There's no denying that The Priceline Group (BKNG -1.01%) is the market darling among the leading travel portals. The parent company of Priceline.com, Kayak, Booking.com, and even the OpenTable restaurant reservations site has seen its stock roughly triple over the past five years.
It's had a rough start to 2016 -- like most stocks -- but will it bounce back? Priceline's had its ups and downs on the course to its overall ascent, so let's go over some of the things that could lead to a bumpy flight for investors in the near term.
1. Travel itself can fall out of favor
Growth for the online travel space a decade ago consisted largely of swiping bookings from traditional travel agencies. The migration has already happened, and that means that Priceline's success is riding on the whims of the travel industry itself. It's no longer a matter of grabbing a bigger slice of the pie. Online travel is the pie.
We're traveling at a healthy clip these days, but terrorism and an economic downturn could change that. Obviously these are the same factors that could sink most stocks, but online travel is susceptible if conditions make it less compelling to travel for pleasure or business.
2. A strengthening dollar can sting results
The dollar's been gaining ground on global currencies, and that's an issue at Priceline. You might be surprised to learn that just 12% of the gross bookings at Priceline in its latest quarter -- $1.7 billion of the $14.8 billion total -- were U.S. bookings.
Priceline's Booking.com is a beast in Europe, and with the U.S. dollar gaining against European currencies, it's starting to eat into top-line results when they get translated back for stateside reporting. Priceline's latest quarter saw gross bookings rise 7% on a reported basis since the prior year, but it was a heartier 22% on a currency neutral basis.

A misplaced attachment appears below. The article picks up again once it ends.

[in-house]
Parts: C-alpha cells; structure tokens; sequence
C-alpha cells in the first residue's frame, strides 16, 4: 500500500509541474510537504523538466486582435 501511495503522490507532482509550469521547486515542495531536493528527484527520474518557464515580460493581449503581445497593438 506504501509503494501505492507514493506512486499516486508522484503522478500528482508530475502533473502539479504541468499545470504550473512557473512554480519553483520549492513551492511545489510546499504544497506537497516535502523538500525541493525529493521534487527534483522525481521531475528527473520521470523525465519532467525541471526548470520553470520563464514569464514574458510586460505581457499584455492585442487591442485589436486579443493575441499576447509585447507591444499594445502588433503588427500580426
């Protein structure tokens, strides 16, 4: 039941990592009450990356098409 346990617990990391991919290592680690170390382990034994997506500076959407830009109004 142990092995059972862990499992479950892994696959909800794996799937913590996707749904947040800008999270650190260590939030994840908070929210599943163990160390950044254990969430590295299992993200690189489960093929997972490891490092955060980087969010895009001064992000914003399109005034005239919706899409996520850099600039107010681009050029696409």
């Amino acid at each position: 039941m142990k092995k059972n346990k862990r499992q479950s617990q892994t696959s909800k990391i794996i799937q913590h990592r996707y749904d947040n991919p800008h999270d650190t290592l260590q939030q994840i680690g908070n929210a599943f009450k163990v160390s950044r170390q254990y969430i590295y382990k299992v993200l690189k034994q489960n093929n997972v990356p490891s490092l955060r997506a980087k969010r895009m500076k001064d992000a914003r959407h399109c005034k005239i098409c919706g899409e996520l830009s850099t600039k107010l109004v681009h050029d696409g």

That's not the only way that weak European currencies can hurt. Booking.com can feel the pain if it keeps Europeans from traveling internationally to countries where currencies are strengthening. This is important since U.S. gross bookings have actually declined for Priceline over the past year, putting more weight on Priceline's international operations.
3. Needle-moving acquisitions could become scarce
A big reason for Priceline's market-thumping success is its ability to make timely acquisitions and investments in potential disruptive sites. When comparison shopping site Kayak threatened to make traditional portals obsolete by searching across several options at once, Priceline snapped it up. As OpenTable gained traction as the online reservations platform of choice for top restaurants, Priceline picked it up as a way to reach deeper into the travel experience.
Just last month Priceline expanded its investment with Ctrip (TCOM -1.39%). Priceline and an investment firm teamed up to invest $500 million in Ctrip's convertible bonds. The agreement allows Priceline to hold as much as 15% of Ctrip's outstanding stock, giving it a foot in the door in the promising Chinese market.
What's left? Disruptors will continue to come, but they may be search engines and social sites that are too big for it acquire. Priceline also can't snap up the actual travel providers if they get better about marketing directly to consumers. Organic growth will be a bigger part of its future, and that could be a problem for investors during an operating lull.